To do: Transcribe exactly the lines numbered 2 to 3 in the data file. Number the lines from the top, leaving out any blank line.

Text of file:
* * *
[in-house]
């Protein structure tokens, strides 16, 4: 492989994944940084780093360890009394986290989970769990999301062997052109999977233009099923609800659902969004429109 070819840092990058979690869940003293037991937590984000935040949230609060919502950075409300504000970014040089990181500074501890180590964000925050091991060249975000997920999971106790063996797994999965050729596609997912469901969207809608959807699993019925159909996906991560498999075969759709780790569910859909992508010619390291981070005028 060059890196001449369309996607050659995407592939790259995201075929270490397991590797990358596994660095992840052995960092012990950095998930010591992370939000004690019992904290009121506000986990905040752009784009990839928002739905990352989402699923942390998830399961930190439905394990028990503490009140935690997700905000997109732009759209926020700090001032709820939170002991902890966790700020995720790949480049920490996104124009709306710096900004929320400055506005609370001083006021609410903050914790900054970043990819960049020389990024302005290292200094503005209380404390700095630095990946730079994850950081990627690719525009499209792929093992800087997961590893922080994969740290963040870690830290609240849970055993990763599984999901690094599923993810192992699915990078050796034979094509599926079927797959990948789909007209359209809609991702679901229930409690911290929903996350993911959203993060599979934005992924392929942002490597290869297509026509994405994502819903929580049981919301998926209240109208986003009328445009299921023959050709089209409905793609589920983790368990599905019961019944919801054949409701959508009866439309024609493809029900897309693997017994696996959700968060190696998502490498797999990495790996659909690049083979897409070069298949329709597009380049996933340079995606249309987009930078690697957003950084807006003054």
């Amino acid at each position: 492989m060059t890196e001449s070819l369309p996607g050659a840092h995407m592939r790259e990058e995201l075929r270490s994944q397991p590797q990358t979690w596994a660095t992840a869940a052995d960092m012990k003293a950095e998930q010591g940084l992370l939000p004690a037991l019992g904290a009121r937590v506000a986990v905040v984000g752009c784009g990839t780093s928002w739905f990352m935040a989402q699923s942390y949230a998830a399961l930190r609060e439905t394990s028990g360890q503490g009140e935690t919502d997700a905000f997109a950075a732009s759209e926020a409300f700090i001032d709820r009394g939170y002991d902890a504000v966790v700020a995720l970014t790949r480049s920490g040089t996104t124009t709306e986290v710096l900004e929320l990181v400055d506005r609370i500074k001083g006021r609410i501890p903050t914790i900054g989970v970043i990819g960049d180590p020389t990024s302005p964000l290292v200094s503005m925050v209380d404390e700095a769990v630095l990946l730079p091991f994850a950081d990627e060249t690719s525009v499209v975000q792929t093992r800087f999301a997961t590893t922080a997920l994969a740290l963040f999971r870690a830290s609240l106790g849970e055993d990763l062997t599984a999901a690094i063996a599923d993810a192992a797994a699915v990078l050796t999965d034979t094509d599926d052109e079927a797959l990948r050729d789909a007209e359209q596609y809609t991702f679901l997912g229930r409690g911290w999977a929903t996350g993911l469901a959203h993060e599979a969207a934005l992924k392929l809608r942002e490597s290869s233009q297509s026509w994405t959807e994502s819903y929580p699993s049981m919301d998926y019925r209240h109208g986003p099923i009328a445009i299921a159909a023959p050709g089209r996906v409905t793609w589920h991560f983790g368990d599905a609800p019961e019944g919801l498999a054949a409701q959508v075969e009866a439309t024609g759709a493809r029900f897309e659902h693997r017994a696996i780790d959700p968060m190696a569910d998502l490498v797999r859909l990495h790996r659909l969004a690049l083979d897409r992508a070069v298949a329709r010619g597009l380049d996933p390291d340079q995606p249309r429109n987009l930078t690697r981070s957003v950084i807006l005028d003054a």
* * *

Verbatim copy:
């Protein structure tokens, strides 16, 4: 492989994944940084780093360890009394986290989970769990999301062997052109999977233009099923609800659902969004429109 070819840092990058979690869940003293037991937590984000935040949230609060919502950075409300504000970014040089990181500074501890180590964000925050091991060249975000997920999971106790063996797994999965050729596609997912469901969207809608959807699993019925159909996906991560498999075969759709780790569910859909992508010619390291981070005028 060059890196001449369309996607050659995407592939790259995201075929270490397991590797990358596994660095992840052995960092012990950095998930010591992370939000004690019992904290009121506000986990905040752009784009990839928002739905990352989402699923942390998830399961930190439905394990028990503490009140935690997700905000997109732009759209926020700090001032709820939170002991902890966790700020995720790949480049920490996104124009709306710096900004929320400055506005609370001083006021609410903050914790900054970043990819960049020389990024302005290292200094503005209380404390700095630095990946730079994850950081990627690719525009499209792929093992800087997961590893922080994969740290963040870690830290609240849970055993990763599984999901690094599923993810192992699915990078050796034979094509599926079927797959990948789909007209359209809609991702679901229930409690911290929903996350993911959203993060599979934005992924392929942002490597290869297509026509994405994502819903929580049981919301998926209240109208986003009328445009299921023959050709089209409905793609589920983790368990599905019961019944919801054949409701959508009866439309024609493809029900897309693997017994696996959700968060190696998502490498797999990495790996659909690049083979897409070069298949329709597009380049996933340079995606249309987009930078690697957003950084807006003054």
């Amino acid at each position: 492989m060059t890196e001449s070819l369309p996607g050659a840092h995407m592939r790259e990058e995201l075929r270490s994944q397991p590797q990358t979690w596994a660095t992840a869940a052995d960092m012990k003293a950095e998930q010591g940084l992370l939000p004690a037991l019992g904290a009121r937590v506000a986990v905040v984000g752009c784009g990839t780093s928002w739905f990352m935040a989402q699923s942390y949230a998830a399961l930190r609060e439905t394990s028990g360890q503490g009140e935690t919502d997700a905000f997109a950075a732009s759209e926020a409300f700090i001032d709820r009394g939170y002991d902890a504000v966790v700020a995720l970014t790949r480049s920490g040089t996104t124009t709306e986290v710096l900004e929320l990181v400055d506005r609370i500074k001083g006021r609410i501890p903050t914790i900054g989970v970043i990819g960049d180590p020389t990024s302005p964000l290292v200094s503005m925050v209380d404390e700095a769990v630095l990946l730079p091991f994850a950081d990627e060249t690719s525009v499209v975000q792929t093992r800087f999301a997961t590893t922080a997920l994969a740290l963040f999971r870690a830290s609240l106790g849970e055993d990763l062997t599984a999901a690094i063996a599923d993810a192992a797994a699915v990078l050796t999965d034979t094509d599926d052109e079927a797959l990948r050729d789909a007209e359209q596609y809609t991702f679901l997912g229930r409690g911290w999977a929903t996350g993911l469901a959203h993060e599979a969207a934005l992924k392929l809608r942002e490597s290869s233009q297509s026509w994405t959807e994502s819903y929580p699993s049981m919301d998926y019925r209240h109208g986003p099923i009328a445009i299921a159909a023959p050709g089209r996906v409905t793609w589920h991560f983790g368990d599905a609800p019961e019944g919801l498999a054949a409701q959508v075969e009866a439309t024609g759709a493809r029900f897309e659902h693997r017994a696996i780790d959700p968060m190696a569910d998502l490498v797999r859909l990495h790996r659909l969004a690049l083979d897409r992508a070069v298949a329709r010619g597009l380049d996933p390291d340079q995606p249309r429109n987009l930078t690697r981070s957003v950084i807006l005028d003054a």